Nottingham Natural Resources Students Examine Chittenango Falls

     Published on 10/12/16   Tagged under:    District News    Academics    Nottingham High School   

Nottingham students in the Natural Resources 200 course put on tall rubber boots, armed themselves with clipboards and laminated reference guides and started the hike down to the bottom of Chittenango Falls.
 
Acting as scientists for the day, the students examined temperature, pH, dissolved oxygen, dissolved solids, stream discharge, stream velocity, an overall habitat visual assessment and macroinvertebrate collection and ID. They even used an app on their phone called IMapInvasives to help track invasive species! Students were hoping to learn about our natural resources, their current condition and ways to help preserve them for the future. 
 
“I like this hands-on stuff,” sophomore Brandan Meyer explained. “You get to be outside but you still get to learn. We’re testing to see if there is any pollution in the water here by looking at how many macroinvertebrates there are. I could see myself maybe doing this for a job one day, being outside and checking streams.”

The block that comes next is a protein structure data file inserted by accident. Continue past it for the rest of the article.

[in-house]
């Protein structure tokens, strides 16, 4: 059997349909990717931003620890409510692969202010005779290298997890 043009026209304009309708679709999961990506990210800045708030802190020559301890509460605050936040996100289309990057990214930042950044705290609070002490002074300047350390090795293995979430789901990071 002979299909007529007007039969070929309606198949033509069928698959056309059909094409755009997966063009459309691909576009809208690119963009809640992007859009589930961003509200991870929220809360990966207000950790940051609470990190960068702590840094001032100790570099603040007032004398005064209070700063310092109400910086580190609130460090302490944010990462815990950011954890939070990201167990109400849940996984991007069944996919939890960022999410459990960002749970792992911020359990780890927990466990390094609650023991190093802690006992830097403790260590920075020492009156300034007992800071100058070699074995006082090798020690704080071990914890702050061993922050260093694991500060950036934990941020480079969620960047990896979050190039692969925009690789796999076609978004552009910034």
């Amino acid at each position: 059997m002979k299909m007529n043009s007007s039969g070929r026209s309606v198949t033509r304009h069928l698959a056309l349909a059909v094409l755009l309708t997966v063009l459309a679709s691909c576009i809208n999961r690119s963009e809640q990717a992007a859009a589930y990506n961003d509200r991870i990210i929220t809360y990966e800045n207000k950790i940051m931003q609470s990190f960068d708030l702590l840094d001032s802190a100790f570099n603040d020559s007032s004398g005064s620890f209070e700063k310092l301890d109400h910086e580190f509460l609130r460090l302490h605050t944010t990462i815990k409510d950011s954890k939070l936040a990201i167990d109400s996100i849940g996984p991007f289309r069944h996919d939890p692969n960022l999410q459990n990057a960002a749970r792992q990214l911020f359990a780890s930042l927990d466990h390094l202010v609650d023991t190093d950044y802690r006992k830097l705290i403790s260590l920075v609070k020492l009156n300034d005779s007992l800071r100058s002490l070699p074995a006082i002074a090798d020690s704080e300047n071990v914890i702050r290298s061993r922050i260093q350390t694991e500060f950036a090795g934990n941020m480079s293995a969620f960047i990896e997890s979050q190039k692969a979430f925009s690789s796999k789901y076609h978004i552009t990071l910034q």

The students’ work will be put to good use as it was submitted to the Department of Environmental Conservation (DEC), which will use it as they monitor the health of local streams in Onondaga County.
 
“It’s amazing to me that the students get that opportunity in high school to actually make an impact on our local environment and natural resources,” Natural Resources teacher Jaime Hoey Rodriguez explained. “We even identified two invasive species and one species that is only found in this location in Chittenango Falls, so that information will also be sent to the DEC to monitor the populations of those organisms.”
 
After completing their analysis, students gave the stream a score on several variables, such as habitat rating (good), biological water quality rating (fair) and chemical water quality rating (good), to help the DEC determine if the stream should receive additional monitoring. Overall, the students gave the stream a rating of good, which means there is little to no evidence of any impairment. 
 
Keep up the great work, Natural Resources experts! The Natural Resources program at Nottingham is one of 23 Career and Technical Education (CTE) programs offered in the SCSD. To learn more about these programs, please visit our CTE website!